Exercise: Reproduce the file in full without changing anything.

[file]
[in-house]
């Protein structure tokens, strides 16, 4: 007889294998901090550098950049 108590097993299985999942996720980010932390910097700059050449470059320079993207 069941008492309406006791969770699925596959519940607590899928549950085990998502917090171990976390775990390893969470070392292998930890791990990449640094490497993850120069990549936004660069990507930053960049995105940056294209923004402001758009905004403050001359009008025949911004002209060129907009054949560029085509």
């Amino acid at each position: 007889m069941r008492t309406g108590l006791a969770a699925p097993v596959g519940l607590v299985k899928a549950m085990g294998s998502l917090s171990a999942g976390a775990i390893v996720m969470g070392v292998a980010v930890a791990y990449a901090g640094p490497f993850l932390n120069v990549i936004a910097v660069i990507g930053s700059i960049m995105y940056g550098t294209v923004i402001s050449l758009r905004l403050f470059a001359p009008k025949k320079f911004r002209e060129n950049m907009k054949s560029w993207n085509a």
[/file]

[in-house]
């Protein structure tokens, strides 16, 4: 007889294998901090550098950049 108590097993299985999942996720980010932390910097700059050449470059320079993207 069941008492309406006791969770699925596959519940607590899928549950085990998502917090171990976390775990390893969470070392292998930890791990990449640094490497993850120069990549936004660069990507930053960049995105940056294209923004402001758009905004403050001359009008025949911004002209060129907009054949560029085509």
């Amino acid at each position: 007889m069941r008492t309406g108590l006791a969770a699925p097993v596959g519940l607590v299985k899928a549950m085990g294998s998502l917090s171990a999942g976390a775990i390893v996720m969470g070392v292998a980010v930890a791990y990449a901090g640094p490497f993850l932390n120069v990549i936004a910097v660069i990507g930053s700059i960049m995105y940056g550098t294209v923004i402001s050449l758009r905004l403050f470059a001359p009008k025949k320079f911004r002209e060129n950049m907009k054949s560029w993207n085509a």